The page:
IN a recent research note, P K Basu of Macquarie Research expressed his view that the ringgit could fall to 3.95 against the US dollar by September 2015. This is hardly good news because it is a mere 0.05 sen short of RM4.
With the price of oil slipping and showing no signs of moving upwards in the near future, the outlook is grim. This will have repercussions for the government’s fiscal position. The prices of other commodities, specifically palm oil and rubber, are equally dull and do not seem likely to be able to undo any damage that low oil prices are causing.
The poor show on the side of commodities is enough to lead to a loss of confidence in the ringgit. But it is as if the whole situation has been orchestrated to promote a mood of pessimism. Several issues raise their heads in unison. The public outcry against the Goods and Services Tax (GST), the weak external demand, the possibility of higher interest rates in the US and the rapid outflow of foreign funds from the country have all contributed to the climate of uncertainty.
Unfortunately, one must add to these elements the repeated calls for greater transparency on the 1Malaysia Development Bhd transactions. Bad enough the Opposition has been harping on the risks involved and the spectre of irregularities, but worse still, former prime minister Tun Dr Mahathir Mohamad has raised his doubts on the project. Mahathir’s scepticism — and with RM42 billion at stake — contributes a splash of worry, unnecessary as it may prove to be in time.
As we all know, animal spirits and speculation drive markets. At the present moment, none of this is really working in Malaysia’s favour.
Several scenarios could arise. One outcome that can emerge is not too worrisome. In this picture, with the decrease in the price of oil, the ringgit declines and that gives rise to two phenomena — an increase in exports and decrease in imports. The latter comes about because, presumably, the low ringgit makes it difficult for households to maintain existing levels of expenditure on goods and services that need to be imported. That leaves us with a trade surplus.
A more undesirable outcome could come up if imports do not go down. Assuming we need to import certain goods and services, whether they be for personal consumption, or because the government or companies need to buy them. In that case, the low ringgit would lead to the cost of imports exceeding revenues due to exports. Then, we would have a trade deficit, and that leaves open the possibility of a current account deficit.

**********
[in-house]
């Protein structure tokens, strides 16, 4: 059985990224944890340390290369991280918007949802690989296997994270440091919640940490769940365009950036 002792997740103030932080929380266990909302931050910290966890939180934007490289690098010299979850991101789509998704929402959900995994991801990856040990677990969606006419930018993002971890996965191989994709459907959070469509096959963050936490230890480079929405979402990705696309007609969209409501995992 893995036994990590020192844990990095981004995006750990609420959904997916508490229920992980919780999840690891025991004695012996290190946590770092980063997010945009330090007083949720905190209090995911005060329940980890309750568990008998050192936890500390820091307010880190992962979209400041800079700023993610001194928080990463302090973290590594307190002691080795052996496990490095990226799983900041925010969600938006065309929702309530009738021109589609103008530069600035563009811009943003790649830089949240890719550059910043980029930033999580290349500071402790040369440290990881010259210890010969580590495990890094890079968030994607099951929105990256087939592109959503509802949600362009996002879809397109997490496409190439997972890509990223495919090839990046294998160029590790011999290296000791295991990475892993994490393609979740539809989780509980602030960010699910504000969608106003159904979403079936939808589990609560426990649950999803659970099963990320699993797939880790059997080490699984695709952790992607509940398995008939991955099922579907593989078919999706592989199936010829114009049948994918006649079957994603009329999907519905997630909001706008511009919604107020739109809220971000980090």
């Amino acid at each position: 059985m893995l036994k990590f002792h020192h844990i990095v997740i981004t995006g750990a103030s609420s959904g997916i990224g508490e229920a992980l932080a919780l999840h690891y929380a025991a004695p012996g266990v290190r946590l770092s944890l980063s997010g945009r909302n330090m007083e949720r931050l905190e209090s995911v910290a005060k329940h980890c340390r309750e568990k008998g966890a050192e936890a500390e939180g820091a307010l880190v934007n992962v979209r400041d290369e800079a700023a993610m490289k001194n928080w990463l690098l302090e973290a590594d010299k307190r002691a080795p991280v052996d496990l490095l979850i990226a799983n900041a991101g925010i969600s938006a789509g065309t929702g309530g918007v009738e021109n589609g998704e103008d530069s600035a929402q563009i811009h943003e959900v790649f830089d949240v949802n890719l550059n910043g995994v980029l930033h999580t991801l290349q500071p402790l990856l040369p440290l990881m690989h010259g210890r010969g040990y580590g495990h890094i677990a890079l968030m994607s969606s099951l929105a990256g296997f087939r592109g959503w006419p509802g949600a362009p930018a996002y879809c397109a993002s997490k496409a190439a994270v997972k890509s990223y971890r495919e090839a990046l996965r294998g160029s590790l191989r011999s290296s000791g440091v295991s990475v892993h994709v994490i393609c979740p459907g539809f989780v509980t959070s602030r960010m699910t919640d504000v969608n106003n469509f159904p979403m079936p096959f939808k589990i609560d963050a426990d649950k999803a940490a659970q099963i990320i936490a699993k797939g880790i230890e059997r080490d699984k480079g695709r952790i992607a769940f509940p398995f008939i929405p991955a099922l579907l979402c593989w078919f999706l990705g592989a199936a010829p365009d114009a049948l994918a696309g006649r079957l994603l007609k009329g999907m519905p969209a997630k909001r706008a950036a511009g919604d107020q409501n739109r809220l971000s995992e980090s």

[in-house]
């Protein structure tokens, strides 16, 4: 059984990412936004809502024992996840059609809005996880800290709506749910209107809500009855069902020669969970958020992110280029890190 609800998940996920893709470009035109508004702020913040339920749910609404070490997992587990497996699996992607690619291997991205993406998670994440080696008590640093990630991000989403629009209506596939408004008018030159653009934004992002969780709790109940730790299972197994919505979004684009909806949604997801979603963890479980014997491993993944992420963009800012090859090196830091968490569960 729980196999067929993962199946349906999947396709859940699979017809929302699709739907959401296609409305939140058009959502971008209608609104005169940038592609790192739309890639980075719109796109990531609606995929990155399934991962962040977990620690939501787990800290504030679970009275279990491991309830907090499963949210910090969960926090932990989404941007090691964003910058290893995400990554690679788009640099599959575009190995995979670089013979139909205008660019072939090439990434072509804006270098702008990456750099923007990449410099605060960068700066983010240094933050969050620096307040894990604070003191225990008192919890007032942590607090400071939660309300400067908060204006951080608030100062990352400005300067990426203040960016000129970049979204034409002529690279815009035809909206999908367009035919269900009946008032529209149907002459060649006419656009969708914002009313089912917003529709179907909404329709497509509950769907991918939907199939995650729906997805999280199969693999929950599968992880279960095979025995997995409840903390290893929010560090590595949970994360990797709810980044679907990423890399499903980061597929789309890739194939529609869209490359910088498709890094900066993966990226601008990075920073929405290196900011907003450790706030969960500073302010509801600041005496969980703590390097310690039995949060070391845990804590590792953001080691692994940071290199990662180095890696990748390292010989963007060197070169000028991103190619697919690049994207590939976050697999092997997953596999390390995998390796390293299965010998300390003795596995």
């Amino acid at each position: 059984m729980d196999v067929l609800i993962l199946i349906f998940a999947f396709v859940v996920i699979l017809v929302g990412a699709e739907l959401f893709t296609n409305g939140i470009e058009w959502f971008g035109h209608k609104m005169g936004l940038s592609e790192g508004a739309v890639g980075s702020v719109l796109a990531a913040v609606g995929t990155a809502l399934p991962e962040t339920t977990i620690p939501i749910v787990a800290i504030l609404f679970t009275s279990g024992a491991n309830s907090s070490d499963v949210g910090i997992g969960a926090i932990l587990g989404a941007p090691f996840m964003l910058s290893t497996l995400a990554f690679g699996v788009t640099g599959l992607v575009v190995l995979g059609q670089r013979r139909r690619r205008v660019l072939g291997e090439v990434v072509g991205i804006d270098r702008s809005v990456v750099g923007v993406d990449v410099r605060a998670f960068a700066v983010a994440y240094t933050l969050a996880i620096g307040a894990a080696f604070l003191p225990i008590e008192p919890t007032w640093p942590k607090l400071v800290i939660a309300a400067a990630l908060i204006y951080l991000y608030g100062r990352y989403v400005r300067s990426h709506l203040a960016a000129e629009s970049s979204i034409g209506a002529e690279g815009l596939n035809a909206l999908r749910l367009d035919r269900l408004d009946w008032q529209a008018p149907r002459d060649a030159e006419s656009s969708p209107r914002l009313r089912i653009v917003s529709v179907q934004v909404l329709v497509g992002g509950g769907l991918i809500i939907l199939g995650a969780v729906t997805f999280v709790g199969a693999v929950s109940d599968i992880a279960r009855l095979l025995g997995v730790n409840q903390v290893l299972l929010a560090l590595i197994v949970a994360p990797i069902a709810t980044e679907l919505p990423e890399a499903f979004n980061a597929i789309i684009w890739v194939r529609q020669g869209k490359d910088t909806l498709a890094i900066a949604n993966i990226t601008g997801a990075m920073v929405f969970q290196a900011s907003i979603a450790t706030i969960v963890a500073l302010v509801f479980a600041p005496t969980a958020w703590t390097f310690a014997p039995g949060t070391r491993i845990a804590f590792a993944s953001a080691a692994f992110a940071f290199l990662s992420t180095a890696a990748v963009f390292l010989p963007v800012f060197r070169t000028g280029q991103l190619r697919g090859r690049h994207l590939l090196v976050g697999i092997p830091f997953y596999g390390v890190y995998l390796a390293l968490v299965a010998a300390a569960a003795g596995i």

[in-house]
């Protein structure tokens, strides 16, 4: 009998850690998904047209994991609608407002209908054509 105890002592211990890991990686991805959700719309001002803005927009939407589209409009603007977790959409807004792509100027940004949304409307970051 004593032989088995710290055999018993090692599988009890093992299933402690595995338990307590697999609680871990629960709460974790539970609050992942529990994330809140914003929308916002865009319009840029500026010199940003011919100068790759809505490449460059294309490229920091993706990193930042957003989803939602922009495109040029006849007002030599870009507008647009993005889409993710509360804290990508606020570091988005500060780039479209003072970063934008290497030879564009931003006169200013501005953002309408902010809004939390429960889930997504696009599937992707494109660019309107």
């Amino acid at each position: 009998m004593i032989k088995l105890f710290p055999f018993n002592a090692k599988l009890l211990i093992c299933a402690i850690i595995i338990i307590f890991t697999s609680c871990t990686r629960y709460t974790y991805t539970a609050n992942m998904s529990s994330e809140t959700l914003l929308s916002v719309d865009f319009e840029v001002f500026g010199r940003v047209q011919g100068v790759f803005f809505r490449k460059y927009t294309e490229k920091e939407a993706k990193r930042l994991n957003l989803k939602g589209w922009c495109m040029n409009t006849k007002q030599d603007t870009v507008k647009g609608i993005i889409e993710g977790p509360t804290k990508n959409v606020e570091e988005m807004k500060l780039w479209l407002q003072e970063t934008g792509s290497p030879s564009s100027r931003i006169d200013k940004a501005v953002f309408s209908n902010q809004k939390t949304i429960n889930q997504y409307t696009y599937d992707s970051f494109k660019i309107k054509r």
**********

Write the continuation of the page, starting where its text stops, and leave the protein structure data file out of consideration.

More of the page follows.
Yet another scenario can be drawn, and that is one where shrinking growth takes its toll on employment and household income. In that case, individuals could be pushed to default on their loans. With the prevailing high levels of household debt, this will have harsh consequences, should it happen. But as it stands, the threat of something as dire as this is distant. However, this thought experiment suggests that one should not play with fiscal profligacy, an activity that is as dangerous as playing with fire.
Malaysia’s current account figures have not been looking good in recent years. The current account balance decreased from RM102 billion in 2011 to RM39.9 billion in 2013, then increased in 2014 to about RM49.5 billion. The current account as a percentage of gross national income has slipped from 11.9% in 2011 to 4.8% in 2014.
At any rate, a current account deficit must be avoided. Without being simplistic, this means Malaysia has to promote its exports and decrease its imports. The latter could imply import substitution, a return to an earlier period in Malaysia’s economic history.
The other way to deal with the problem, by increasing exports, has its constraints. The limits to promoting exports are probably not as wide as they would have been in more buoyant global economic times.
Whatever scenario transpires, tough times are on the horizon for households, what with the GST and the hike in the cost of public transport. A number of industries, particularly those related to the oil and gas, financial and palm oil sectors, will have to brave choppy waters.
Even if the ringgit takes a further dip, as some observers expect it to, a crisis may not be imminent. But it looks as if we will have to brace for a low growth rate this year.
Dr Shankaran Nambiar is the author of The Malaysian Economy: Rethinking Policies and Purposes. He is a Senior Research Fellow at the Malaysian Institute of Economic Research. The views expressed in this article are his own.
This article first appeared in Forum, The Edge Malaysia Weekly, on March 30 - April 5, 2015.